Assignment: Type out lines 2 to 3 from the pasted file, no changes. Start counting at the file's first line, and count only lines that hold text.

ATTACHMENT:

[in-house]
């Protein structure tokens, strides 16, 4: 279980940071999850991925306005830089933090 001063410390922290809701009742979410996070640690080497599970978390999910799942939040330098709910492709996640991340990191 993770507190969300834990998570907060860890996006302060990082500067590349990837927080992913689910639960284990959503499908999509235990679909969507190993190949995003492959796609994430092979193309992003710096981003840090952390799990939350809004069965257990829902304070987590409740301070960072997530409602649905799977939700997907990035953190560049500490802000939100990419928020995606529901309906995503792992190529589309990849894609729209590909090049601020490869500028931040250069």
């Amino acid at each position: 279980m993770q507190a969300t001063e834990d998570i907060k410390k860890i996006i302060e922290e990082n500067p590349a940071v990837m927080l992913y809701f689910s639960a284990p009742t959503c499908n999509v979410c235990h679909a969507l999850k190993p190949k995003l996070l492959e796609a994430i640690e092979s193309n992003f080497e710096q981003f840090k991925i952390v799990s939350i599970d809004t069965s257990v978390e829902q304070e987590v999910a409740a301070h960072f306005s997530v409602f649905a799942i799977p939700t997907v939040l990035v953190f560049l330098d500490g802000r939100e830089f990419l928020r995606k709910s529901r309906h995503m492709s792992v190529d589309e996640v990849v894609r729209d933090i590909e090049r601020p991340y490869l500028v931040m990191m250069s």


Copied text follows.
């Protein structure tokens, strides 16, 4: 279980940071999850991925306005830089933090 001063410390922290809701009742979410996070640690080497599970978390999910799942939040330098709910492709996640991340990191 993770507190969300834990998570907060860890996006302060990082500067590349990837927080992913689910639960284990959503499908999509235990679909969507190993190949995003492959796609994430092979193309992003710096981003840090952390799990939350809004069965257990829902304070987590409740301070960072997530409602649905799977939700997907990035953190560049500490802000939100990419928020995606529901309906995503792992190529589309990849894609729209590909090049601020490869500028931040250069």
């Amino acid at each position: 279980m993770q507190a969300t001063e834990d998570i907060k410390k860890i996006i302060e922290e990082n500067p590349a940071v990837m927080l992913y809701f689910s639960a284990p009742t959503c499908n999509v979410c235990h679909a969507l999850k190993p190949k995003l996070l492959e796609a994430i640690e092979s193309n992003f080497e710096q981003f840090k991925i952390v799990s939350i599970d809004t069965s257990v978390e829902q304070e987590v999910a409740a301070h960072f306005s997530v409602f649905a799942i799977p939700t997907v939040l990035v953190f560049l330098d500490g802000r939100e830089f990419l928020r995606k709910s529901r309906h995503m492709s792992v190529d589309e996640v990849v894609r729209d933090i590909e090049r601020p991340y490869l500028v931040m990191m250069s």